THE PRINCIPALS' TRAINING CENTER
Teaching or Telling?
By Bambi Betts
While we can argue that teaching is occasionally about telling, what we now know about how learning actually takes place is more than enough to compel us most often to replace “telling” with more learning-compatible strategies.
Teaching and learning are becoming more fully understood every year. The lag between what we know and what we do is at best embarrassing and at worst inequitable and sometimes damaging for learners.
For example, looking simply at retention rates, here is the research on adult learning. The average retention rate when the learning activity is: Lecture=5 percent; Reading=10 percent; Audio Visual=20 percent; Demonstration=30 percent; Group Discussion=50 percent; Practice by Doing=75 percent; Teaching Others and Immediate Use of Learning=90 percent (source: National Testing Lab, Bethel MD, P. Reed TAM/TIA
The most common refrains we hear about why teaching must, for the most part, remain “telling” are:
• There just isn’t enough time to cover everything. So, that means if I tell you, then you learned it and I have done my job. Not so.
• The kids DO learn from my telling. Perhaps some do, under some conditions. But for the long term do they gain the ability to apply, interpret, and explain in a variety of circumstances?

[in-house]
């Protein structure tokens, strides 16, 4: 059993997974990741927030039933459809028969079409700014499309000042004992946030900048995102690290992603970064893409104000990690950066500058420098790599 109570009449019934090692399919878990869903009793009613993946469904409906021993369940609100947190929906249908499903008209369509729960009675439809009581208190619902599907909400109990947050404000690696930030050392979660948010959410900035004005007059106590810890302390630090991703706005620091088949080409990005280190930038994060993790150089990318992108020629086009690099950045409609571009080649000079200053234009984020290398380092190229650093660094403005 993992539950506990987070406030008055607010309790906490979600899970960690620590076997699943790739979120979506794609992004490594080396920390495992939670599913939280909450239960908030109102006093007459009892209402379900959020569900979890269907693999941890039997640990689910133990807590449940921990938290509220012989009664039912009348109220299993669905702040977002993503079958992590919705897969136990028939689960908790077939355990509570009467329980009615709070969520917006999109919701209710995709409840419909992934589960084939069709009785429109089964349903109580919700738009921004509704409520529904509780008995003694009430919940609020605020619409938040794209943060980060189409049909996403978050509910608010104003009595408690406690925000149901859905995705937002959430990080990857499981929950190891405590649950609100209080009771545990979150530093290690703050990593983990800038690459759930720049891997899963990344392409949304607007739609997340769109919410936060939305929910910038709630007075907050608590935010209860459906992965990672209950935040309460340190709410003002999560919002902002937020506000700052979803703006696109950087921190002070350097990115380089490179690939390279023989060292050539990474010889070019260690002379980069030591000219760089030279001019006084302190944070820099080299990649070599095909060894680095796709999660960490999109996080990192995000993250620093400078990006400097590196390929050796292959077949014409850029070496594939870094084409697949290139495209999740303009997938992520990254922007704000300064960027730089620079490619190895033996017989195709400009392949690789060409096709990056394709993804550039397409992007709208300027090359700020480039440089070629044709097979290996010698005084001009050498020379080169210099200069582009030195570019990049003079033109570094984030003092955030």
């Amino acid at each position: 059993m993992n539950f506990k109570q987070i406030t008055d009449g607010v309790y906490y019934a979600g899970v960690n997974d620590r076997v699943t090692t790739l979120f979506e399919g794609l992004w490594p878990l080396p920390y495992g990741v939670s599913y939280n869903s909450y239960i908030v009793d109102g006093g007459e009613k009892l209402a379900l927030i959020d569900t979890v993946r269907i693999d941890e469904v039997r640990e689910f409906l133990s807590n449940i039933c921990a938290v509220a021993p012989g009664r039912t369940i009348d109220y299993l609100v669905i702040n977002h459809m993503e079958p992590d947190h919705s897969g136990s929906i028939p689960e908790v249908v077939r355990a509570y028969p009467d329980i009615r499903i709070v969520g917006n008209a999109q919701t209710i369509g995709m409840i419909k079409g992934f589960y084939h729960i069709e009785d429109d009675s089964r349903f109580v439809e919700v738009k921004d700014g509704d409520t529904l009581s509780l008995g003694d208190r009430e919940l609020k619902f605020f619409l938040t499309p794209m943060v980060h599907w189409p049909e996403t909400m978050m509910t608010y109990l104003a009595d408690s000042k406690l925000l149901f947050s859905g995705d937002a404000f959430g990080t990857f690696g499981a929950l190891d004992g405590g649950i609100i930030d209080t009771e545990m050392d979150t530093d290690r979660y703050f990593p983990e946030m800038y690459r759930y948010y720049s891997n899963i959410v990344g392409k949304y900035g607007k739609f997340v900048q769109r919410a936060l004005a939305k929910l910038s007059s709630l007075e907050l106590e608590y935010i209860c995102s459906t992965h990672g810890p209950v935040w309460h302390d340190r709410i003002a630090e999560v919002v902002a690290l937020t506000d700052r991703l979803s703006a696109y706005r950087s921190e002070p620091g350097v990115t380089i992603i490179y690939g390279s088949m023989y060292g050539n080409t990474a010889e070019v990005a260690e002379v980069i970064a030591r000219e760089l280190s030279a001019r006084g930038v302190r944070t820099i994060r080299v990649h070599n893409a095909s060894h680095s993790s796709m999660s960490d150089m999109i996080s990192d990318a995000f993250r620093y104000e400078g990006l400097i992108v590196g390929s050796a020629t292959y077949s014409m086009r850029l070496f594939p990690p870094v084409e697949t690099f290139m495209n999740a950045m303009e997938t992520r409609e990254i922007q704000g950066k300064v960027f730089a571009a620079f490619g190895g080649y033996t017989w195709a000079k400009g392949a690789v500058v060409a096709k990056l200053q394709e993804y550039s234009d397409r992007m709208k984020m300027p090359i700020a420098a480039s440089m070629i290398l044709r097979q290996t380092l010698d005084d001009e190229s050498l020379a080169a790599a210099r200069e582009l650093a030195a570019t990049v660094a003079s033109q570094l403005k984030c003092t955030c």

• That’s how universities do it, so they better get used to it. Now? At eight years old and for the next 10 years? And if it is how universities teach do we have ANY responsibility to help the education community begin to practice our best understanding of how learning happens?
We are all part of the teaching profession, not the job of teaching. Being a professional implies constantly reexamining practice and collecting hard evidence of what actually works.
Checking student results for whether teaching is the same as telling might be a wise starting point.
Please fill out the form below if you would like to post a comment on this article:
There are currently no comments posted. Please post one via the form above.